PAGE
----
Most Japanese RPGs are wildly fantastical and cartoonish in their setting, but attempt to stay grounded through relatable character writing and conflict. In contrast, Yakuza sets itself apart with striking grit and realistic tone, offset by absurd characters, events, and cinematic spectacle. This unique approach to storytelling is arguably what brought the series critical acclaim when it took its first steps in 2005, but where does it stand after having released six additional titles in only ten years? It’s certainly become a bit rough around the edges, but still retains all of the charms that made Yakuza the hit we know it to be. The series’ staples – evocative storytelling, explosive combat, and varied gameplay – are all present and accounted for, but sometimes it feels like they fell asleep in class, going absolutely AWOL for long stretches of Yakuza 6’s story.
I suppose before discussing anything else, it’s worth mentioning how the game runs on PC, seeing as this is a Steam review. My rig definitely isn’t anything special: It boasts a Ryzen 3 3100 CPU and clocks in at 8 GB of RAM, but the game ran perfectly nonetheless. I didn’t see a single bug or framerate drop in my 25-hour playthrough, so I’ve got absolutely zero complaints in that department. As for presentation, Yakuza 6‘s visuals range from being inoffensive to downright captivating. There are moments when visual quality, camerawork, and voice acting come together to create what can arguably be called some of the most memorable scenes in gaming. At the same time, there are no shortage of scenes where characters move and speak stiffly while the camera simply cuts back and forth between speakers, making for a level of dramatic quality I’d put just above a conversation between two Skyrim NPCs. From an auditory standpoint, Yakuza 6 is decidedly inoffensive. Combat, background, and menu music are rarely noticeable or memorable, which I take no issue with. Where Song of Life misses a mark, though, is with its Karaoke tracks. Karaoke has probably been the most popular of Yakuza‘s side content since its inception, but here, the songs are surprisingly restrained. Gone are absurd moments and animated music videos featuring our golden boy. Yakuza 6 features only three real music videos featuring Kazuma, none of which have much of the charm of their predecessors.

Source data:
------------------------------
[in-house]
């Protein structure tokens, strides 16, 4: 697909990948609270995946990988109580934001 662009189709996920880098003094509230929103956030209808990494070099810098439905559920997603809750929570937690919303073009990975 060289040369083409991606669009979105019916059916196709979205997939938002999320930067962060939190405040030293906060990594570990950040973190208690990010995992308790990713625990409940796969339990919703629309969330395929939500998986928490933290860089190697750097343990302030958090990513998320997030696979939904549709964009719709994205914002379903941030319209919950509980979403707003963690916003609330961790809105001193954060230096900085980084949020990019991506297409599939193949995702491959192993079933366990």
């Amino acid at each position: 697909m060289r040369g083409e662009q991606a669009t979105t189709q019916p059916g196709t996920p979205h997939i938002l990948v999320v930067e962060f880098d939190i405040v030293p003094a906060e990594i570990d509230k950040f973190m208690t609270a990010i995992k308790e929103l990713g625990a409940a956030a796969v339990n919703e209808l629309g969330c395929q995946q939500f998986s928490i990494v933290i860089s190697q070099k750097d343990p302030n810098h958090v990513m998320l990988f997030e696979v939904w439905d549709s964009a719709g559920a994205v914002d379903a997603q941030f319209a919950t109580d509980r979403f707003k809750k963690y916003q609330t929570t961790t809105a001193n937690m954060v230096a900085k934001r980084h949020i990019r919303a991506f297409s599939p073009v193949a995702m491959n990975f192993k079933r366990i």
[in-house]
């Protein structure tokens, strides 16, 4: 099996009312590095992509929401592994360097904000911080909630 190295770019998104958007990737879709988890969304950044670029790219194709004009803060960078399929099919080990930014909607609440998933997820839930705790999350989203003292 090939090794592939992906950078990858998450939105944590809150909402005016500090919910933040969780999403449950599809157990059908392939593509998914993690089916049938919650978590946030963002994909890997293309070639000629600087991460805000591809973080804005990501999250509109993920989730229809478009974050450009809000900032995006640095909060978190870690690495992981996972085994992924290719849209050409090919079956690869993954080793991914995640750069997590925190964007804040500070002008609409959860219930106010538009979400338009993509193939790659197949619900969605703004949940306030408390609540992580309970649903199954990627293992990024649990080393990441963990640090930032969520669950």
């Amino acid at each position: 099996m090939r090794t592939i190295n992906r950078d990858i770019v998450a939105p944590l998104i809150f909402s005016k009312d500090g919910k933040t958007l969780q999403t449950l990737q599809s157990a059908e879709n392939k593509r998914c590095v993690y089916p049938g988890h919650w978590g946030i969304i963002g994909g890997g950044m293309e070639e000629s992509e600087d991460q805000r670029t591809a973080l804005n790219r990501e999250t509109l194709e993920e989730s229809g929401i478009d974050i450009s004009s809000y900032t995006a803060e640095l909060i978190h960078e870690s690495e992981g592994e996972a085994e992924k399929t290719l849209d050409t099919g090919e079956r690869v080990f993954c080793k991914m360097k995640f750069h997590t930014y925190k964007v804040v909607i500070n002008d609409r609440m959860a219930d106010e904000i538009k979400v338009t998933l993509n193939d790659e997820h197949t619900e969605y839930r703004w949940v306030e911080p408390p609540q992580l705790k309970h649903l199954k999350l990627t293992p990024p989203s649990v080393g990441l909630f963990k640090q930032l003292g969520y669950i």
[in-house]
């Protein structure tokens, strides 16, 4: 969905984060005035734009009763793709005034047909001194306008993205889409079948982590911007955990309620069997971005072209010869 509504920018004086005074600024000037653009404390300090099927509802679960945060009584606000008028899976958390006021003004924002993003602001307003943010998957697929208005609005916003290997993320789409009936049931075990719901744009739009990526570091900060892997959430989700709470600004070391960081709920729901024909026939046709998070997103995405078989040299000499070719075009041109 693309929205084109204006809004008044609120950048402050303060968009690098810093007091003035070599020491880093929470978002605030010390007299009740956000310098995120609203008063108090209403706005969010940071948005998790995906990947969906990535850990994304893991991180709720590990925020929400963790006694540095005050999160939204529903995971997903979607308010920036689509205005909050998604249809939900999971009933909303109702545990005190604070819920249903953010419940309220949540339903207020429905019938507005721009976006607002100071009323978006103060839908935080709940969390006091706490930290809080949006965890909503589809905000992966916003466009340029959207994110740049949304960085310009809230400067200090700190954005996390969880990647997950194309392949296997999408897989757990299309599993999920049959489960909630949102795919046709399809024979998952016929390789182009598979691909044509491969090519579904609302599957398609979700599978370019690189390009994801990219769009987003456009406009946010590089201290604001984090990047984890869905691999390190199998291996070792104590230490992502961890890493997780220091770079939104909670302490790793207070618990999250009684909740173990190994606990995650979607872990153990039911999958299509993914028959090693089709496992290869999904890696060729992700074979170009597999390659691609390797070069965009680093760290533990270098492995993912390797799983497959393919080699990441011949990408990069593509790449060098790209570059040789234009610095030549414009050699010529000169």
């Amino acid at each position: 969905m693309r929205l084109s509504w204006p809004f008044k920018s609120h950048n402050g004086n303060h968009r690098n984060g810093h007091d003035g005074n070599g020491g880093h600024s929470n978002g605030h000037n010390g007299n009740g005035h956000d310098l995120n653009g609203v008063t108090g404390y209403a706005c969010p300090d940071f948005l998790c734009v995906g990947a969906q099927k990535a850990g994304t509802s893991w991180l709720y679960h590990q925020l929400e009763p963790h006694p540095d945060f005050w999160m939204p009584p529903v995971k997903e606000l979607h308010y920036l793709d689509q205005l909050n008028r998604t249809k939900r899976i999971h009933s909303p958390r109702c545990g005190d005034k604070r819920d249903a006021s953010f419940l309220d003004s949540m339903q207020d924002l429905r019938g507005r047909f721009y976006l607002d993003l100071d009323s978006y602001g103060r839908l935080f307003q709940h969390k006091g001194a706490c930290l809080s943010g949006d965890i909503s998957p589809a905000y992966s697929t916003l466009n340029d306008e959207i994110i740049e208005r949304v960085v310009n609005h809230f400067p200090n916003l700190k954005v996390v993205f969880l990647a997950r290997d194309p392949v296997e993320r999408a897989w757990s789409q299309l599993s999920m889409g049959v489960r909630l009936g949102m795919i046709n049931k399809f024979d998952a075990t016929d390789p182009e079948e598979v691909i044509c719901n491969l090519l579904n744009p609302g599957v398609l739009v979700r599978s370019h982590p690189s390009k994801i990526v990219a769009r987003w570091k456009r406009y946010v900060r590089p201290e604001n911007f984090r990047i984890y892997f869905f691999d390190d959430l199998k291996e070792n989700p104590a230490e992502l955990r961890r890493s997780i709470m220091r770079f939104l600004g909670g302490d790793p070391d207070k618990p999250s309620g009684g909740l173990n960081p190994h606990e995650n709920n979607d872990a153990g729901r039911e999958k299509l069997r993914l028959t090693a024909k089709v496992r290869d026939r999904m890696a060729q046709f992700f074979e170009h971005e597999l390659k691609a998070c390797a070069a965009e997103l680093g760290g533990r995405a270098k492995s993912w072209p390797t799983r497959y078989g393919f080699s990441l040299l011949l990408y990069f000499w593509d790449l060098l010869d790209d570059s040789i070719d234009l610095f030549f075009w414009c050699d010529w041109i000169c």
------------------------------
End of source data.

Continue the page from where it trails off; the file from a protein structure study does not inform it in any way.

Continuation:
The side content, one of the big draws of the Yakuza series, also seems to suffer a lot in Yakuza 6. While it can be a little shaky quality-wise, the bigger offender here is its scarcity. This is especially true towards the start of the game, within the six or seven chapters that span the beginning of the Hiroshima arc. During this 6-hour segment (about a third of its total runtime), the only activity to distract you from the main plot is going to and praying at a local shrine. This was by far the most difficult patch of the game to push through.
This isn’t aided by the fact that Yakuza’s plot had hardly any momentum during that arc. Don’t get me wrong: by no means can Yakuza 6’s story be considered “bad.” It boasts a plot that is easy to approach and relate to. The important characters are well-written and important plot points always hit. However, in the aforementioned segment, a lot of characters and plot threads are being set up, and their importance and relevance aren’t immediately clear. That leads the entire segment to feel very disconnected and listless, especially towards its beginning. The most agitating part is how the game turns into a glorified walking simulator during this time. For long stretches, your objectives simply ask that you go from one location to another, talking to NPC after NPC while the plot stagnates. Looking back, it’s hard to hate the arc, since it develops characters that are very important to the payoff of the finale, but it’s easy to see that the game would’ve benefitted overall if they’d trimmed off some of its fat.
Yakuza 6 is a triumphant ending to the Dragon of Dojima’s story, even for all of its failings. If you’ve played many of the Yakuza titles and are interested in seeing how it all comes together, I can’t recommend this game enough. But if you’re new to the series, I’d definitely suggest you start out with Yakuza 0 or just about any other title, because while this game’s plot can tell a valuable story all on its own, it really does rely on all the stories that have come before it to elevate it to greater heights.